Interning in D.C. leads to jobs
September 18, 2007
__30 percent involved in ‘W&M in Washington’ were offered jobs__
It might be hard for many students at the College to imagine working and studying in Washington, D.C., but that is exactly what a growing number of College students are now doing each semester in the year-old “W&M in Washington” program.
p. In fall 2006, the “W&M in Washington” program was initiated to give a small group of College students the opportunity, for one semester, to take an internship in Washington, D.C. focusing on arts, politics, or the media, while earning 12 credit hours. This past semester, the popularity and benefits of the program grew when a reported 30 percent of the students involved were offered summer or full-time jobs at their respective internships.
p. One of those students is Ryan Powers ’08, who, after an intensive spring internship with the political blogging website Thinkprogress.org, was offered a temporary summer position, and a full-time job following graduation.
p. “It definitely takes the pressure off of senior year. It surprised me how easy it is, if you just take those opportunities out there for you, to get started and actively participate in politics,” Powers said.
p. Powers applied to various internships, but only Thinkprogress.org responded within a day.
p. “I’ve read Think Progress a lot, and I’m a government major, so this internship interested me right away,” Powers said.
p. He admits that he was worried about the program at first.
p. “The theme [at the time] was about arts, and it didn’t really apply to my interests, but I still found an internship that worked perfectly for me.”
p. His job included fact-checking, gathering the daily news from across the country, and “keeping track of the news and politics of the day.” Soon, Powers found himself by-lined in numerous articles. Some other highlights of his internship at Thinkprogress included meeting Sen. Hillary Rodham Clinton, and sitting in on speeches by Sen. Barack Obama and Sen. Ted Kennedy.
p. “Bill O’Reilly even responded to one of our web blog posts,” Powers recalls. “It was surreal. [Working there] was a blast.”
p. Thomas Gillespie ’09 summarized the program similarly. After working for National Public Radio during his spring semester, he was offered a summer position to further his knowledge of radio journalism.
p. “I worked with NPR on a show “All Things Considered,” a kind of afternoon news magazine with a wide range of stories from across the country,” Gillespie said.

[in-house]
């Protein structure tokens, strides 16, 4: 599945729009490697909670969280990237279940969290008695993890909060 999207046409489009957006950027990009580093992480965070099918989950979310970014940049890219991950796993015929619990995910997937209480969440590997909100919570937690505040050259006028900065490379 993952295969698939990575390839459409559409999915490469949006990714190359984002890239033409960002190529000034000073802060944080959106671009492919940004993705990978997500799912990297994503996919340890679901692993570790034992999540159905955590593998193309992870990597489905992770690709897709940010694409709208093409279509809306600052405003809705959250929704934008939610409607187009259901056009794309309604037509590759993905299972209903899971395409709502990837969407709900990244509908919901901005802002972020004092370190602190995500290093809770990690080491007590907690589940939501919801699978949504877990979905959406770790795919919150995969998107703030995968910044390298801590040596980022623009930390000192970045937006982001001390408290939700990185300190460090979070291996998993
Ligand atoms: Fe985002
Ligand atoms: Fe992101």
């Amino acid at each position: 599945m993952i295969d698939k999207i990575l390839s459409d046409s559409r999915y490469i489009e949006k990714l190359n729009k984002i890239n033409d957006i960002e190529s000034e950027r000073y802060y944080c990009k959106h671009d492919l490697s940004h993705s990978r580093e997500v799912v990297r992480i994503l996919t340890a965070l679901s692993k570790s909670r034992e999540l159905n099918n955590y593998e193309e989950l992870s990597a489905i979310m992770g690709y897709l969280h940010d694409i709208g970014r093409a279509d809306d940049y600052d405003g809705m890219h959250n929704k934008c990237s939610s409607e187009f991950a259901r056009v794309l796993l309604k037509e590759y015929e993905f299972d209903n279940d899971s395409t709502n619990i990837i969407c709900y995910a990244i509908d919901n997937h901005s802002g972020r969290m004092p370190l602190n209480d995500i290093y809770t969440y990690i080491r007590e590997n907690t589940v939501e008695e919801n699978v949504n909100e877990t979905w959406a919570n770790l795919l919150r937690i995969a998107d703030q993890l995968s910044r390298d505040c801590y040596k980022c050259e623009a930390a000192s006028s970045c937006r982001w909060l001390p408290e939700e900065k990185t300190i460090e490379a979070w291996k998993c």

p. During a typical day, Gillespie did everything from production work to editing, booking, cold calls and even running scripts to radio personalities such as Robert Segal.
p. “At first it was kind of daunting and I didn’t have any real expectations of the application, but then I got a call and was totally floored,” Gillespie recalls.
p. He theorizes that his lucky start in the radio world was based mostly on the W&M in Washington program itself.
p. “I think what helped me get an internship was the fact that employers know you’re in a structured environment with professors, grades and classes, and it’s a sense of security in that they know you’re going to give it your all because of what’s at stake,” Gillespie said.
p. He adds that “[W&M in Washington Program Director] Roxanne Adler is great with networking, and really was instrumental in legitimatizing our connections and internships in Washington.”
p. At the station, Gillespie did background research daily on guests ranging from the national spelling bee winner to “the guy that resurrected the American elm tree.” Though each day was interesting, Gillespie highlights a few special memories.
p. “One day I got to work with Senior News Analyst Daniel Schorr, who created new journalism and was truly remarkable to work with. There are also many different interns for different shows at NPR, so we had this show, ‘Intern Edition,’ where I got to be host,” Gillespie said.
p. For someone interested in radio work, an internship such as this definitely reaffirmed Gillespie’s passion.
p. “[Public radio] is a really important source of information; it really is the most democratic means of distributing information,” Gillespie said. “This internship opened up a lot of opportunities I wouldn’t have had without that position.”
p. As for living in Washington, D.C., both students described the experience as priceless.
p. “Aside from being the center of the political world, D.C. is a very vibrant place to live⎯ full of venues, interesting neighborhoods and cultural centers,” Gillespie said.
p. Gillespie also cited his peers as part of the reason for his unique experience.
p. “Everyone came back each day with such different stories⎯ from internships ranging from art museums to online blogging. It was really enriching and beneficial,” he said.
p. Powers was also pleased with his experience in the nation’s capitol.
p. “I definitely recommend the “W&M in Washington” program. It meshed well with my major and interests. I got so plugged-in to Washington,” Powers said.